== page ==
This sweet cardamom bread called Pulla Bread is a staple in Finland. Soft, and aromatic, it has a sprinkling of traditional pearl sugar and almonds to make it even more special.
My sweet friend Emily shared her family recipe for Finnish Pulla bread with me. I pretty much can’t live without it now!
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The Pulla Bread Legacy (and confessional)
This bread has been a Harris family staple since Emily’s dad made it for her mom when they were first married. The best part—he made it out of boredom on his two week Christmas break from law school! Finding the recipe in a cookbook he had from his time spent living in Finland on a mission, he surprised his wife with braided loaves of bread and an apartment scented with sweet cardamom.
From a Christmas discovery to a tradition, this cardamom Pulla Bread is now made 100 loaves at a time!
Emily’s mom, Jean, now bakes the bread every Christmas to give away, and of course eat. One year she made over 100 loaves! The bread, warm out of the oven, is so tempting the Harris kids enacted a “Pulla Bread tax.” Stating that some of the loaves from each batch had to stay home to be eaten. Fair enough!
Emily’s favorite memory is of a particularly snowy December night when the roads hadn’t been plowed yet. Dad pulled her and her brother through the neighborhood on their Radio Flyer sled to deliver the loaves. It’s THAT worth it!
More than one of their friends have confessed to eating entire loaves themselves, even hiding the special delivery from their spouse. Clearly, you should make this bread and see what all the fuss is about!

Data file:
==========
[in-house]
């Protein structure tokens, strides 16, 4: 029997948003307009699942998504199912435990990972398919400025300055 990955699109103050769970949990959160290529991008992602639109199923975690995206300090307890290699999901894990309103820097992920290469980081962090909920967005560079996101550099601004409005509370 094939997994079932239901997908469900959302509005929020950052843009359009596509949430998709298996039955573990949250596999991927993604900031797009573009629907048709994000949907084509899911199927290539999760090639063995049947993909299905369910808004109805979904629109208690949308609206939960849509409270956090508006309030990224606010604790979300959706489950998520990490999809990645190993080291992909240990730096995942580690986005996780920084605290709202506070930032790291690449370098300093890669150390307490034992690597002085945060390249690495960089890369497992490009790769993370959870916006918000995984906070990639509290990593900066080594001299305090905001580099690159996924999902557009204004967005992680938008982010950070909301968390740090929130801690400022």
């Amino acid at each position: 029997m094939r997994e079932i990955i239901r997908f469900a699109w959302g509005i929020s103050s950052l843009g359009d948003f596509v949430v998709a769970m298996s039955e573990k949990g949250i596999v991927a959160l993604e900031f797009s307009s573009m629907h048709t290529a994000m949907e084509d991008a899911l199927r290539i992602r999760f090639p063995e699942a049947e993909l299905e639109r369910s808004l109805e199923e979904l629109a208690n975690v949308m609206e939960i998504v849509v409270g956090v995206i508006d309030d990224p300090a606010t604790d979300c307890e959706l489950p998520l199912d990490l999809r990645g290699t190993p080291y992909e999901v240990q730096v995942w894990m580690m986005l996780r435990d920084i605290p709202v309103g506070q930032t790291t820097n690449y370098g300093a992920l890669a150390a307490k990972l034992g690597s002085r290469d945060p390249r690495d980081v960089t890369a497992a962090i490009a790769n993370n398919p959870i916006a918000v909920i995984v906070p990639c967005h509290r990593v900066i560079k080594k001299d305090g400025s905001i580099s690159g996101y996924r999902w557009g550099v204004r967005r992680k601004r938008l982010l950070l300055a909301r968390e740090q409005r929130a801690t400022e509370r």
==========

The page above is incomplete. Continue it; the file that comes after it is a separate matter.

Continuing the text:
What is Finnish Pulla Bread?
Pulla is a slightly sweet, cardamom-scented bread eaten with coffee or tea in Finland (so popular it’s like the coffee and donuts combo here). There are certainly several variations on the traditional, often it’s made into rolls instead of braids or speckled with raisins. Here, if I dare say, is the most divine recipe—it might just become a holiday, no, weekly tradition!
What makes Pulla Bread special?
This braided cardamom bread gets it’s rich and tender texture from plenty of eggs. Eggs both act as a leavening agent in breads, helping them bake up light and fluffy, as well as a tenderizer for the crumb. The fats from the egg yolks help tenderize and lighten the bread. While not as egg-rich as Challah or Brioche, the eggs create a softer, dense but still light, yeast bread. Eggs also contain the emulsifier lecithin. Lecithin is often added to bread to make the texture soft and smooth. Eggs do the trick!
Finnish Pulla Bread is more similar to Brioche by recipe. Challah is a Jewish bread and is made kosher, so there is no dairy. Brioche, being the French bread that it is has both eggs and plenty of butter.
Fats, especially butter, add flavor to bread. Butter make the crumb very tender and extends the shelf life of bread. This is a bonus since I love leftover Pulla Bread lightly toasted the next day with a drizzle of honey. YUM!